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Ender Wiggin (Asa Butterfield) is a shy, strategically brilliant boy who has been chosen to leave home and join the elite Military. The International Military only recruit and train the very best young adults to defend Earth from the hostile alien race called the Formics. As Ender excels at Battle School, he attracts the attention of the highly esteemed Colonel Graff (Harrison Ford), who believes Ender to be the military's next great hope. Ender must lead his fellow soldiers into an epic battle that will determine the future of Earth and the human race.

Review by Louise Keller:
Don't let the title or the inclusion of the word 'game' fool you - Enders Game is a biting morality tale with themes of power, manipulation, child soldiers and genocide. Based on Orson Scott Card's military sci-fi novel, the film is brilliantly brought to the screen by South African director Gavin Hood who marries fantasy, visual effects and drama in one ultra smooth and spectacular sweep. The story is about war games and how the world's smartest children are selected for their exceptional and intuitive skills to train for a future invasion against an alien species called the Formics. We become caught up in the hero's journey and the crescendo of emotion that builds up as the protagonist Ender (Asa Butterfield) is recruited for his exceptional tactical strategic and manipulation abilities is palpable.

Hood's superb screenplay quickly sets up the premise and immediately involves us in the highly disciplined world of Ender Wiggins as he tries out for the military programme. Unlike his 'too compassionate' sister Valentine (Abigail Breslin, lovely) and 'too violent' psycho brother Peter (Jimmy Pinchak), Ender (the third child despite Earth's two-child policy) is the ideal candidate as leader, aspiring to win not only today's battle but to ensure future attacks are stopped.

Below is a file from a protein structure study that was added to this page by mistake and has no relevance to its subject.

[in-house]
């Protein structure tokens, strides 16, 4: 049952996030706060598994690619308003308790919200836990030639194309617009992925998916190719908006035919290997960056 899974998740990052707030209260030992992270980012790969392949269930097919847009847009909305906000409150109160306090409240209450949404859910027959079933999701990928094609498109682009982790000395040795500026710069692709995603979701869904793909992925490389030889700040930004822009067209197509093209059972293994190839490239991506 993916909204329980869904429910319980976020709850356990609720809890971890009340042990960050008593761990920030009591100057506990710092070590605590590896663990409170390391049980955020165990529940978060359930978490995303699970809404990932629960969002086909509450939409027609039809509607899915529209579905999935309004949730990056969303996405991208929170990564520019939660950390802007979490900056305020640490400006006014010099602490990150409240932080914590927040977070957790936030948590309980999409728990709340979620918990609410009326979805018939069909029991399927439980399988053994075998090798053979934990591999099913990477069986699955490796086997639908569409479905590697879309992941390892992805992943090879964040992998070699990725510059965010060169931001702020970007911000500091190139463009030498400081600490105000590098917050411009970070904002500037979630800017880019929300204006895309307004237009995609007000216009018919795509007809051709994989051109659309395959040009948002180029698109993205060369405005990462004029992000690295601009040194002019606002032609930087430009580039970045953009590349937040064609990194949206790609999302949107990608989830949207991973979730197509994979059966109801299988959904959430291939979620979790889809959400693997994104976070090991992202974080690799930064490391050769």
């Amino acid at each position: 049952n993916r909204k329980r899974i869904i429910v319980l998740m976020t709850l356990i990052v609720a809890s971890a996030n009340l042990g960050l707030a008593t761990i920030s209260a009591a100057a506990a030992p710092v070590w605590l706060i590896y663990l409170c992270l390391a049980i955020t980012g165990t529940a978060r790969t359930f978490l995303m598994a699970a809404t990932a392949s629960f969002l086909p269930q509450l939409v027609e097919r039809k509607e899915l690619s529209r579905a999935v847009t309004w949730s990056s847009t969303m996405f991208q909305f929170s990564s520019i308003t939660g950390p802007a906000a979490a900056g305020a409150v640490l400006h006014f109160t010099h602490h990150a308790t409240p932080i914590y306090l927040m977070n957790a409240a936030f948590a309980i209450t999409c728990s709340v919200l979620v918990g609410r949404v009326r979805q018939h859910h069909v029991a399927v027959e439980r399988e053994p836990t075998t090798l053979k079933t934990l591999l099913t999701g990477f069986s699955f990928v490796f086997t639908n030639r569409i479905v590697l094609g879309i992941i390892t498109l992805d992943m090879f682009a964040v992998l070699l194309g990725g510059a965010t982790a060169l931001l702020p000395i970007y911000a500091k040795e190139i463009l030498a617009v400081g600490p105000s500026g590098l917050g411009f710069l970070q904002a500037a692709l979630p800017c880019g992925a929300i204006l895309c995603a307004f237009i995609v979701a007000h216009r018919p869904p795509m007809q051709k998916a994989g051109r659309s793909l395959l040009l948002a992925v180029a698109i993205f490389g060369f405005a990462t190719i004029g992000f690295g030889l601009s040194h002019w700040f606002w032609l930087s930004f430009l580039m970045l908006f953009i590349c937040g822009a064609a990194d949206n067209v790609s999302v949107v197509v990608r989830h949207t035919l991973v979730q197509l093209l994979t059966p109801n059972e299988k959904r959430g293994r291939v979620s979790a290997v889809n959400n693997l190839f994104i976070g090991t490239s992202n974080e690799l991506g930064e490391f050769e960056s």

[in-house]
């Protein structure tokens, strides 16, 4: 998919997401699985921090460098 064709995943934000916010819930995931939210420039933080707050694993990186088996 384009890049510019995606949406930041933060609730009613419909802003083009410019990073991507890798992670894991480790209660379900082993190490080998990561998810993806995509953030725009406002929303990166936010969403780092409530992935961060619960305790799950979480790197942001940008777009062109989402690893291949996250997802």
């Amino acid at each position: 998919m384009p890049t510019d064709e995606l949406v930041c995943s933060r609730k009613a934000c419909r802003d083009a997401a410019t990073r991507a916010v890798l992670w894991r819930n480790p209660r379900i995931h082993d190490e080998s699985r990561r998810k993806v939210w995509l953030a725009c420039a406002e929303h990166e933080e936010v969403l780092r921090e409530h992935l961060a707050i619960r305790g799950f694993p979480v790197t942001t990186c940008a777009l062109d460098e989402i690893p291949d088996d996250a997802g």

Butterfield is perfectly cast - he is slight in build with a sensitive, intelligent face and vulnerable look. But there is nothing wimpy about him and his highly intuitive smarts stand him in good stead in defending himself against bullies and showing the exceptional abilities that recruiter Colonel Graff (Harrison Ford) notices. This is Ford's best role in ages; Graff displays sheer callousness with his win-at-any-cost philosophy as he puts Ender through the paces. Viola Davis is effective too, as the psychologist with a heart. Ben Kingsley is an interesting casting choice and is striking with a face of tribal markings. The cast is hand picked - the physicality of their appearance impacts beyond their excellent performances.

The film builds up naturally as Ender's responses to rejection, bullying and frustration are observed by Graff. The scene in which Ender's own emotional state is reflected in a mind-game designed to show his mindset and in which he appears together with Valentine and Peter is chilling. Like an early scene in which Ender deftly deals with a bully at Battle School boot camp, the shower room scene in which a sadistic superior confronts him is one that stays front of mine. But there are many such potent moments.

Visually, the film is dazzling and the sequences in which the child soldiers enter the zero gravity space are breathtaking. Sean Haworth and Ben Procter's production design is superb and each and every member of the endless visual effects department is deserving of mention. Aussie Donald McAlpine's cinematography beautifully captures both the spectacle and the drama, allowing us a front row seat in what is a powerful, disturbing and thrilling experience. Unforgettable.

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(US, 2013)

CAST: Harrison Ford, Asa Butterfield, Ben Kingsley, Hailee Steinfield, Viola Davis, Abigail Breslin, Moises Arias,

PRODUCER: Orson Scott Card, Robert Chartoff, Lynn Hendee, Alex Kurtzman, Linda McDonough, Roberto Orci, Gigi Pritzker, Ed Ulbrich

DIRECTOR: Gavin Hood


EDITOR: Lee Smith, Zach Staenberg

MUSIC: Steve Jablonsky

PRODUCTION DESIGN: Sean Haworth, Ben Procter

RUNNING TIME: 110 minutes


AUSTRALIAN RELEASE: December 5, 2013

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